1 Section of Cellular and Metabolic Research, Department of Biomedical Sciences, Faculty of Health and Medical Sciences, Københavns Universitet2 Section VI. Building 18.4, Department of Cellular and Molecular Medicine, Faculty of Health and Medical Sciences, Københavns Universitet3 unknown4 Institut for Bioscience - Zoofysiologi5 Institut for Bioscience - Terrestrisk Økologi6 Institut for Bioscience - Genetik og Økologi7 Section VI. Building 18.4, Department of Cellular and Molecular Medicine, Faculty of Health and Medical Sciences, Københavns Universitet
are there links to gene expression and phenotypic traits?
We investigated the global metabolite response to artificial selection for tolerance to stressful conditions such as cold, heat, starvation, and desiccation, and for longevity in Drosophila melanogaster. Our findings were compared to data from other levels of biological organization, including gene expression, physiological traits, and organismal stress tolerance phenotype. Overall, we found that selection for environmental stress tolerance changes the metabolomic (1)H NMR fingerprint largely in a similar manner independent of the trait selected for, indicating that experimental evolution led to a general stress selection response at the metabolomic level. Integrative analyses across data sets showed little similarity when general correlations between selection effects at the level of the metabolome and gene expression were compared. This is likely due to the fact that the changes caused by these selection regimes were rather mild and/or that the dominating determinants for gene expression and metabolite levels were different. However, expression of a number of genes was correlated with the metabolite data. Many of the identified genes were general stress response genes that are down-regulated in response to selection for some of the stresses in this study. Overall, the results illustrate that selection markedly alters the metabolite profile and that the coupling between different levels of biological organization indeed is present though not very strong for stress selection at this level. The results highlight the extreme complexity of environmental stress adaptation and the difficulty of extrapolating and interpreting responses across levels of biological organization.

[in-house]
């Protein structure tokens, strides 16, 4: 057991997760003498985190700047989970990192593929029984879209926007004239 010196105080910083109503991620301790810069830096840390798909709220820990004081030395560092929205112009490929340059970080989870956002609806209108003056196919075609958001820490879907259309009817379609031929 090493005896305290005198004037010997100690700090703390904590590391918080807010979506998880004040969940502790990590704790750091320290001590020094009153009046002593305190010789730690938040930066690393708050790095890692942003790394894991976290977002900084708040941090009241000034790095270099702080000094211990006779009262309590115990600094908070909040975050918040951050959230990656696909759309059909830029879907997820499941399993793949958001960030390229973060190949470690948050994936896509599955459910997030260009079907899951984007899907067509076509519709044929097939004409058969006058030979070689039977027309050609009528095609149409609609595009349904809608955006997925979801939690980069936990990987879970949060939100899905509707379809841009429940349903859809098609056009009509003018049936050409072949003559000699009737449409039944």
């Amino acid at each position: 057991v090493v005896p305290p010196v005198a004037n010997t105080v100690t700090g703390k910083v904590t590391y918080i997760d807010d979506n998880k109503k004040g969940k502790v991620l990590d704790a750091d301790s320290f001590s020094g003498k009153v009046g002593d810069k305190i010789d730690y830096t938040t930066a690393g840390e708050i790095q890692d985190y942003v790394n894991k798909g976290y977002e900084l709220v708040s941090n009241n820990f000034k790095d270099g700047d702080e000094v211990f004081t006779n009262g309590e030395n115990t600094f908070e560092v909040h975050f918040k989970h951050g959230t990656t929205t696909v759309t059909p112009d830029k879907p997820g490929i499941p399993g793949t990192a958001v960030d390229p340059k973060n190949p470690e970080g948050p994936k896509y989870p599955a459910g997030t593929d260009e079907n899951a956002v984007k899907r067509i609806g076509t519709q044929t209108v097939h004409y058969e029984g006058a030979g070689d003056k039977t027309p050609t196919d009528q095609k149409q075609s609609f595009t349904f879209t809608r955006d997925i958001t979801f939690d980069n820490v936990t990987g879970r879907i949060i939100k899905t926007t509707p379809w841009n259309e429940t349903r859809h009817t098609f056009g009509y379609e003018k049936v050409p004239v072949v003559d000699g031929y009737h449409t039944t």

Naturwissenschaften, 2013, Vol 100, Issue 5, p. 417-27